I once read an article bemoaning that there is something of a “cult of the first line” that seems to have established itself in modern writing. In other words, too much emphasis is being placed on concocting a first line that will grab the reader. The author asserted there was nothing wrong with an opening that focused more on description or dialogue than action.
True, not every genre lends itself to a throat-grabbing first line. There’s not much reason to begin a light romance with the words “Lulabelle screamed.”
Even adventurous stories can begin on a gentler note. “In a hole there lived a hobbit” is a calm statement, yet there is a hook hidden within that benign bait. What the heck is a hobbit? The reader wants to find out more about this character, so it’s fitting to begin with a description of his home and personal quirks.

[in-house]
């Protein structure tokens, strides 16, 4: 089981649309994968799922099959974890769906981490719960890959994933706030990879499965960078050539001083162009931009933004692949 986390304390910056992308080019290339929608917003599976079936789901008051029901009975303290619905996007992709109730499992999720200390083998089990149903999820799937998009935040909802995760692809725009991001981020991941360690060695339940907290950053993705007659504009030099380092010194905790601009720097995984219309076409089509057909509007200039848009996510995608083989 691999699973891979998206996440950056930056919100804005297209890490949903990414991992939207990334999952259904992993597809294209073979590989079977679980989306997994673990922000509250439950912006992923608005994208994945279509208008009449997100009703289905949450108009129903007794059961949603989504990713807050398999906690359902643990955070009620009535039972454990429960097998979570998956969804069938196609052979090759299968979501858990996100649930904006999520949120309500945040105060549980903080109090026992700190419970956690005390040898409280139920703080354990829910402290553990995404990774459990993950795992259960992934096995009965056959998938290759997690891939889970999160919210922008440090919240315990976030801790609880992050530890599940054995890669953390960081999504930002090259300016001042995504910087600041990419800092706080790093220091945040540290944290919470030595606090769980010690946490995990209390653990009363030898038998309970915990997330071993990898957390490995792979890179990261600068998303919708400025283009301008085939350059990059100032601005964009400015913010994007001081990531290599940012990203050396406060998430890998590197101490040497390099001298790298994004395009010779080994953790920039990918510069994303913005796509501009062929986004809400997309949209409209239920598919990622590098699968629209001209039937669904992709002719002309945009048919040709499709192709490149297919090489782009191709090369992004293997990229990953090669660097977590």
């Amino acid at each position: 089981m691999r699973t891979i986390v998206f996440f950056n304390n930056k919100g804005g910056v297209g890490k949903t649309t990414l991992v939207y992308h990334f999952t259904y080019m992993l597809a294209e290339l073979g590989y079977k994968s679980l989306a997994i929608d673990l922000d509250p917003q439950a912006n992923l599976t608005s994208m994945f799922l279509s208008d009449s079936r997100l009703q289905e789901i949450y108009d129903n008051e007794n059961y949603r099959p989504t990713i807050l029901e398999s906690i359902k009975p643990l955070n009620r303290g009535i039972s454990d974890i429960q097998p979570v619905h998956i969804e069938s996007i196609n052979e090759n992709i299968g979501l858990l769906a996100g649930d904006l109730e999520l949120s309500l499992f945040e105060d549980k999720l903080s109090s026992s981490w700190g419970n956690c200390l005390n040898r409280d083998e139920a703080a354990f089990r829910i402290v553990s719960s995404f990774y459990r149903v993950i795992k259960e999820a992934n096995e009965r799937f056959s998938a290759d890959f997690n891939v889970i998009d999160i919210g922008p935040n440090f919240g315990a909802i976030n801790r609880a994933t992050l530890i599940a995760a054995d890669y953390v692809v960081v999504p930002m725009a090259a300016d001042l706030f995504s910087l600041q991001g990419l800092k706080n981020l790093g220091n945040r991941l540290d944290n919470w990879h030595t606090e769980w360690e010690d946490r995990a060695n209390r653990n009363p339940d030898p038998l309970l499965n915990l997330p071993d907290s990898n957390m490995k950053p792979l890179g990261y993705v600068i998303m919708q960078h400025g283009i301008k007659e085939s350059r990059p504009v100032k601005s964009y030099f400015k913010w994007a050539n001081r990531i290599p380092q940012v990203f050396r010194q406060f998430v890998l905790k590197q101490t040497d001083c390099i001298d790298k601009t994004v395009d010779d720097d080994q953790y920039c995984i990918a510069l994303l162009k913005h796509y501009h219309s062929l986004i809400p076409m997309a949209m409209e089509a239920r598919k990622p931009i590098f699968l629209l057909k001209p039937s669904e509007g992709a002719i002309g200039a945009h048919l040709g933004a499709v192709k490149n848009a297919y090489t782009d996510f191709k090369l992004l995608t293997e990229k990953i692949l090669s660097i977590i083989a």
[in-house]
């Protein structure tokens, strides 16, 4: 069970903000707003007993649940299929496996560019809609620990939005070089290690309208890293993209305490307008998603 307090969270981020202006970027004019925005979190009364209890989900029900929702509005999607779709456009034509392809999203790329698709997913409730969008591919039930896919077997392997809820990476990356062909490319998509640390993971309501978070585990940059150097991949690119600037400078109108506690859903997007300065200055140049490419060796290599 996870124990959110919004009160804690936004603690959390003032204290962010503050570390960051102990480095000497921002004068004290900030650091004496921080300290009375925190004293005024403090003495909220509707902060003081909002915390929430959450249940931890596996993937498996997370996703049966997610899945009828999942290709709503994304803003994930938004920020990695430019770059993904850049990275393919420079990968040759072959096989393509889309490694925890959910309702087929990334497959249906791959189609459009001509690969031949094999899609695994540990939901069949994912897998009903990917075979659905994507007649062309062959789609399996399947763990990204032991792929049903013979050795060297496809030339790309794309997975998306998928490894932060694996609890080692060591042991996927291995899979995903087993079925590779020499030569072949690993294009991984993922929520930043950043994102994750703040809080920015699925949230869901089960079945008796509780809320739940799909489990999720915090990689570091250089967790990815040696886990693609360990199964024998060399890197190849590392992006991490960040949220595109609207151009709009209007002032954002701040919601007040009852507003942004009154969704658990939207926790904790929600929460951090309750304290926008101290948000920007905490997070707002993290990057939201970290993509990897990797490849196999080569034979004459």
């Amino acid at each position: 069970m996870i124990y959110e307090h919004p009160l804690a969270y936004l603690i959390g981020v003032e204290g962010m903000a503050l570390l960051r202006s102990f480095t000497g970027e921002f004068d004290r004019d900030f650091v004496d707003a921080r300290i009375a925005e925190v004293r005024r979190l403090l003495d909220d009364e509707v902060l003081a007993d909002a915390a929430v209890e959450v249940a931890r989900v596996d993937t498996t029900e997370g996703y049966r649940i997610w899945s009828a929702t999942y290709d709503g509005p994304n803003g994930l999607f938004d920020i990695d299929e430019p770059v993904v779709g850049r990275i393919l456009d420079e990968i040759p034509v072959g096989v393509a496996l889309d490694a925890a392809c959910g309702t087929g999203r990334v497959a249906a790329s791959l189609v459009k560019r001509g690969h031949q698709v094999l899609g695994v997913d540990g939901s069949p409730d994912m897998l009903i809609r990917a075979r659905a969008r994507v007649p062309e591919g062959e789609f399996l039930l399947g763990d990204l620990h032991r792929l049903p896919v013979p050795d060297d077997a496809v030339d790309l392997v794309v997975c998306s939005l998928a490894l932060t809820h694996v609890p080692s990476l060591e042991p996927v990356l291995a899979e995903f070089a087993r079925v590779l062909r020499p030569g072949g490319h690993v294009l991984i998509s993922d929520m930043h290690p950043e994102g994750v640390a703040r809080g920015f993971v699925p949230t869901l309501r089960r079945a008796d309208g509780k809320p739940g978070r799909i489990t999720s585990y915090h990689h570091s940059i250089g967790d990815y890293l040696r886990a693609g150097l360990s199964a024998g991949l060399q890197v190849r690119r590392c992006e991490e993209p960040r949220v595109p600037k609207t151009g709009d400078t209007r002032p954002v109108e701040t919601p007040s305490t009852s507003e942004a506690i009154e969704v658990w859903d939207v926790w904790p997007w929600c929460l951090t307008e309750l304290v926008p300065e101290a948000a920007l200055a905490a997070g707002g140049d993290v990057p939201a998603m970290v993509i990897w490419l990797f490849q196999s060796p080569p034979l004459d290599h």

It’s quite possible modern writers are inclined to slap a reader in the face at the get-go because it’s drummed into us that people have shorter attention spans these days. Instant gratification is taken for granted. A workshop I once attended pointed out that people read faster than they used to.
It really boils down to what you’re trying to achieve in that particular piece. Yes, that first line is important, but a whole story will follow and that is what will dictate how you should probably begin. Don’t get hung up either way.
Lulabelle screamed. Oh, excuse me, I thought I’d try an exciting last line….